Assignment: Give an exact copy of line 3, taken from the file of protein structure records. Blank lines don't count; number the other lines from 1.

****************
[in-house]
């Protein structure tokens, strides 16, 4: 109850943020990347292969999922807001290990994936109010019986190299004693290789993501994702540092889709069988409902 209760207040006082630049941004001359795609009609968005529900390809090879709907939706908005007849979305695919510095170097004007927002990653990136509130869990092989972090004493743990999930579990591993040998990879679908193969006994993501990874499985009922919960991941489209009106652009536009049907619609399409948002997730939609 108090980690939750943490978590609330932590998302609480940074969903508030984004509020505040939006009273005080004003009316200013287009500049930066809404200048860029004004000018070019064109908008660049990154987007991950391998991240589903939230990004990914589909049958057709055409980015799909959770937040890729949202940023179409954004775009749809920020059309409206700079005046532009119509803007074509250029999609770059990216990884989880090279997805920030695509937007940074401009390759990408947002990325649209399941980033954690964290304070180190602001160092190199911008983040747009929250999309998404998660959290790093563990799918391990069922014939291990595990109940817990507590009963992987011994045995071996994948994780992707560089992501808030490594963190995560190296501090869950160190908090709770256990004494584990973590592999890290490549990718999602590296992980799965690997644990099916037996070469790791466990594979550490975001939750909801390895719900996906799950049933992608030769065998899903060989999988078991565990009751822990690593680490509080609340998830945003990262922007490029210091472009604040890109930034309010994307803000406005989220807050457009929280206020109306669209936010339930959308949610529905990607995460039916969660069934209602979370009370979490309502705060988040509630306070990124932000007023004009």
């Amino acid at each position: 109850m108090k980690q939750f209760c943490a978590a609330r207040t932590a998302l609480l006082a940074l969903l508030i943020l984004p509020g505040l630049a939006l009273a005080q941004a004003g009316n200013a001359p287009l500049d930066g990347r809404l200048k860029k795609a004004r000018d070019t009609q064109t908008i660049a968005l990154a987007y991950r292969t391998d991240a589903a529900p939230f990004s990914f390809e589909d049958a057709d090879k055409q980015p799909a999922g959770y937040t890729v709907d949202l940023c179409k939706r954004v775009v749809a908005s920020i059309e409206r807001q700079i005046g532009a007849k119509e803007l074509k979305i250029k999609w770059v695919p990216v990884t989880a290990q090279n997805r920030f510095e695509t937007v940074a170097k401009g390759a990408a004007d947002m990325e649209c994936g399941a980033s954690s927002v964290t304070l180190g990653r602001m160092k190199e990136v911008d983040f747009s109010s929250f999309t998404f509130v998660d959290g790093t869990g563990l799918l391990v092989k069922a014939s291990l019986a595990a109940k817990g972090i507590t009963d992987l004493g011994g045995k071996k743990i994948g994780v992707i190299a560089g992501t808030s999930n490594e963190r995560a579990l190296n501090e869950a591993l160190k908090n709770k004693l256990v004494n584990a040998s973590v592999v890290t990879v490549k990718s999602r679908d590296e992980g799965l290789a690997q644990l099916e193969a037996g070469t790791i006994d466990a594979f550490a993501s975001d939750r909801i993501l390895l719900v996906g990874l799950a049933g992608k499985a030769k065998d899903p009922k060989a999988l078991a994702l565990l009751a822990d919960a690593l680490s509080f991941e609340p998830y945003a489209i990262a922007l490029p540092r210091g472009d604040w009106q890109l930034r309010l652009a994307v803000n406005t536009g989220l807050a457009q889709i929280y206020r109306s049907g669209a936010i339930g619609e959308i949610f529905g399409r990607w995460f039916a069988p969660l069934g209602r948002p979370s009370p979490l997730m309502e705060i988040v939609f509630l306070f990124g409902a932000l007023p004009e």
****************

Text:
């Amino acid at each position: 109850m108090k980690q939750f209760c943490a978590a609330r207040t932590a998302l609480l006082a940074l969903l508030i943020l984004p509020g505040l630049a939006l009273a005080q941004a004003g009316n200013a001359p287009l500049d930066g990347r809404l200048k860029k795609a004004r000018d070019t009609q064109t908008i660049a968005l990154a987007y991950r292969t391998d991240a589903a529900p939230f990004s990914f390809e589909d049958a057709d090879k055409q980015p799909a999922g959770y937040t890729v709907d949202l940023c179409k939706r954004v775009v749809a908005s920020i059309e409206r807001q700079i005046g532009a007849k119509e803007l074509k979305i250029k999609w770059v695919p990216v990884t989880a290990q090279n997805r920030f510095e695509t937007v940074a170097k401009g390759a990408a004007d947002m990325e649209c994936g399941a980033s954690s927002v964290t304070l180190g990653r602001m160092k190199e990136v911008d983040f747009s109010s929250f999309t998404f509130v998660d959290g790093t869990g563990l799918l391990v092989k069922a014939s291990l019986a595990a109940k817990g972090i507590t009963d992987l004493g011994g045995k071996k743990i994948g994780v992707i190299a560089g992501t808030s999930n490594e963190r995560a579990l190296n501090e869950a591993l160190k908090n709770k004693l256990v004494n584990a040998s973590v592999v890290t990879v490549k990718s999602r679908d590296e992980g799965l290789a690997q644990l099916e193969a037996g070469t790791i006994d466990a594979f550490a993501s975001d939750r909801i993501l390895l719900v996906g990874l799950a049933g992608k499985a030769k065998d899903p009922k060989a999988l078991a994702l565990l009751a822990d919960a690593l680490s509080f991941e609340p998830y945003a489209i990262a922007l490029p540092r210091g472009d604040w009106q890109l930034r309010l652009a994307v803000n406005t536009g989220l807050a457009q889709i929280y206020r109306s049907g669209a936010i339930g619609e959308i949610f529905g399409r990607w995460f039916a069988p969660l069934g209602r948002p979370s009370p979490l997730m309502e705060i988040v939609f509630l306070f990124g409902a932000l007023p004009e």